medicine
Study Links Cardiorespiratory Fitness, Thinner Gray Matter And Better Math Skills in Kids
CHAMPAIGN, Ill. -- A new study reveals that 9- and 10-year-old children who are aerobically fit tend to have significantly thinner gray matter than their "low-fit" peers. Thinning of the outermost layer of brain cells in the cerebrum is associated with better mathematics performance, researchers report in the journal PLOS ONE.

economics
Study: Sequential Voting in Presidential Primaries Best System to Winnow Candidates
HAMPAIGN, Ill. -- As the race for the 2016 Democratic and Republican presidential nominations enters the early stages, voters have a large pool of candidates to consider, including 17 declared candidates on the Republican side alone.

medicine
Simple Intervention Can Moderate Anti-vaccination Beliefs, Study Finds
CHAMPAIGN, Ill. -- It might not be possible to convince someone who believes that vaccines cause autism that they don't. Telling skeptics that their belief is not scientifically supported often backfires - strengthening, rather than weakening, their anti-vaccine views. But researchers say they have found a way to overcome some of the most entrenched anti-vaccine attitudes: Remind the skeptics, with words and images, why vaccines exist.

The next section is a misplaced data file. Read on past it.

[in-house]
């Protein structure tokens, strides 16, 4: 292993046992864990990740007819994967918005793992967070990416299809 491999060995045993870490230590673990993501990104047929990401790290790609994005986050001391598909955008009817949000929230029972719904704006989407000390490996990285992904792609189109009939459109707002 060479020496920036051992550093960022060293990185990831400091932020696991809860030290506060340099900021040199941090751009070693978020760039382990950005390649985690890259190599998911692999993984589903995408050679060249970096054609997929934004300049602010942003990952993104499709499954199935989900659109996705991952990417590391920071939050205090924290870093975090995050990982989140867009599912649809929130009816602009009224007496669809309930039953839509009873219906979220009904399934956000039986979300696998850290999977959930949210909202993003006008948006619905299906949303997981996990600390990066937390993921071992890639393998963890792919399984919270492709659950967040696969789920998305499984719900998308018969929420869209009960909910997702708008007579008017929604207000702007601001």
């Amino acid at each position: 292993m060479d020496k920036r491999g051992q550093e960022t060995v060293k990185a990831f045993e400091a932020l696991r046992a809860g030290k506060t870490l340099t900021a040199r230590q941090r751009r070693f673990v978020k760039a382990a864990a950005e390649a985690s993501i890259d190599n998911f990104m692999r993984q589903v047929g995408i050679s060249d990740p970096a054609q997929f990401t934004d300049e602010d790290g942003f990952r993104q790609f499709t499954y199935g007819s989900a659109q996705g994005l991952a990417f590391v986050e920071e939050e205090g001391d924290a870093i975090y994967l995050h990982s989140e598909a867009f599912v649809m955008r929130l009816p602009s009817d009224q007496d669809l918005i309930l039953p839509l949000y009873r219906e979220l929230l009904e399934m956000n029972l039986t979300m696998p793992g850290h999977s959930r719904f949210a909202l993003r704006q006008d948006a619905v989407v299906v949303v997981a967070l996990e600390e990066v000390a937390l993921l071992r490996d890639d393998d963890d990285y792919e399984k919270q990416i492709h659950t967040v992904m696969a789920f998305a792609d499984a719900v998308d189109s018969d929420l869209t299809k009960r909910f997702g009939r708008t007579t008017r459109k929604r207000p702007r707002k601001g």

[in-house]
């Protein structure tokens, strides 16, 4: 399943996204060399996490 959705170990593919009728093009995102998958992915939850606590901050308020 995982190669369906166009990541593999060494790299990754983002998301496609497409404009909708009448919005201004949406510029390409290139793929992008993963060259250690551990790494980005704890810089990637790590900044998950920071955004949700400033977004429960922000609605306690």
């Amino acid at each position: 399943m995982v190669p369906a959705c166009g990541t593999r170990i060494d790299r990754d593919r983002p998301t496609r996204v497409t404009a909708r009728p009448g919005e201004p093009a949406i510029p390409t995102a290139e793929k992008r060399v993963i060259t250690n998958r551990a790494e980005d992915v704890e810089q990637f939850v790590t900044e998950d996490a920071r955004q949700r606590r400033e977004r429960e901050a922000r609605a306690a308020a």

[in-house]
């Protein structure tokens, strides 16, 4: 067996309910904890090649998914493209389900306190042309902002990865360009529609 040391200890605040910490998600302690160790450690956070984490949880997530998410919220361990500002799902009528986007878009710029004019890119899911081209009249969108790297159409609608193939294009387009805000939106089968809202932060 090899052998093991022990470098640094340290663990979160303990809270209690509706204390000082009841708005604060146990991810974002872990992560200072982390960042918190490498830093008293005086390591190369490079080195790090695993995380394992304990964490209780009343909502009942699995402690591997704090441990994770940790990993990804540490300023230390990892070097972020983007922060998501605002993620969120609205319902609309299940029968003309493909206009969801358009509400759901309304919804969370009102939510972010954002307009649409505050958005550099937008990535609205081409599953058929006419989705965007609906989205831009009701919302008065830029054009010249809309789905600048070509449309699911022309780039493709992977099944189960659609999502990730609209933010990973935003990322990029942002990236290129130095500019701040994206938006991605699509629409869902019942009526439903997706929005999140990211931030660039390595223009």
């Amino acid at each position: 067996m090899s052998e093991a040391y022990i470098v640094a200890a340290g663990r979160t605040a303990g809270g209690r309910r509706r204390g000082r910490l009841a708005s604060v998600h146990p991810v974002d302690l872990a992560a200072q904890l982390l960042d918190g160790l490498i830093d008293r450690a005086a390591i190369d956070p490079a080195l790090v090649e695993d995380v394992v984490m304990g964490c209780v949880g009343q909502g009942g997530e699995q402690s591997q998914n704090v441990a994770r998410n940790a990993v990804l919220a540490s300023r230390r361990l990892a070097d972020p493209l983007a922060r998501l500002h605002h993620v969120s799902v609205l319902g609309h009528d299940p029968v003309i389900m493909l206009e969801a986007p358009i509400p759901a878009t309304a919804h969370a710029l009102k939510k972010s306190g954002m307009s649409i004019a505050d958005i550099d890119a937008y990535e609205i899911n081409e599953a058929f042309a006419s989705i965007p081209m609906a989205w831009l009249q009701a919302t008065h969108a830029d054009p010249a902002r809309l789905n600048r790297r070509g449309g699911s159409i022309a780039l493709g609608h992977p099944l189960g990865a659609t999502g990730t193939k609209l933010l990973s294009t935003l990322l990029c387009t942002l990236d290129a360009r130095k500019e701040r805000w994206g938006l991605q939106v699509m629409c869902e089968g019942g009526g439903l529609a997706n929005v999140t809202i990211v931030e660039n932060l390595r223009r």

Related »

Women 
2/19/15 
★★★ 
Sickness And Health Between Men And Women
PULLMAN, Wash. - Gender and personality matter in how people cope with physical and mental illness, according to a …
People 
5/28/13 
Women Donate Less to Charity Than Men in Some Contexts
Given the chance, women are more likely than men to dodge an opportunity to donate to charity, a group …
Women 
7/19/10 
First Concrete Evidence That Women Are Better Multitaskers Than Men
Professor Keith Laws at the University’s School of Psychology looked at multitasking in 50 male and 50 female undergraduates …
Single 
12/3/13 
★★ 

U of T Study Finds That Fear of Being Single Leads People to Settle for Less in Relationships
Men 
1/6/15 
Hey, Guys: Posting a Lot of Selfies Doesn't Send a Good Message
COLUMBUS, Ohio - The picture isn't pretty for guys who post a lot of selfies on social media sites …
Playful 
2/26/15 
★★ 
Playful Adults Preferred in Choice of Partner
Playful adults are fond of wordplay, like improvising, approach a challenge lightheartedly, take pleasure in unusual things, deal with …
Women 
7/1/15 
For Women with Bipolar Disorder, Sleep Quality Affects Mood
Poor sleep is associated with negative mood in women with bipolar disorder, according to researchers at Penn State College …
Problems 
11/16/11 
Study IDs New Genetic Links to Impulsivity, Alcohol Problems in Men
Being impulsive can lead us to say things we regret, buy things we really don't need, engage in behaviors …
Aptitude 
10/31/11 
Technical Aptitude: Do Women Score Lower Because They Just Aren't Interested?
Boys do better on tests of technical aptitude (for example, mechanical aptitude tests) than girls. The same is true …
More » 
 
© Newsline Foundation  |  About  |  Privacy Policy  |  Feedback  |  Mobile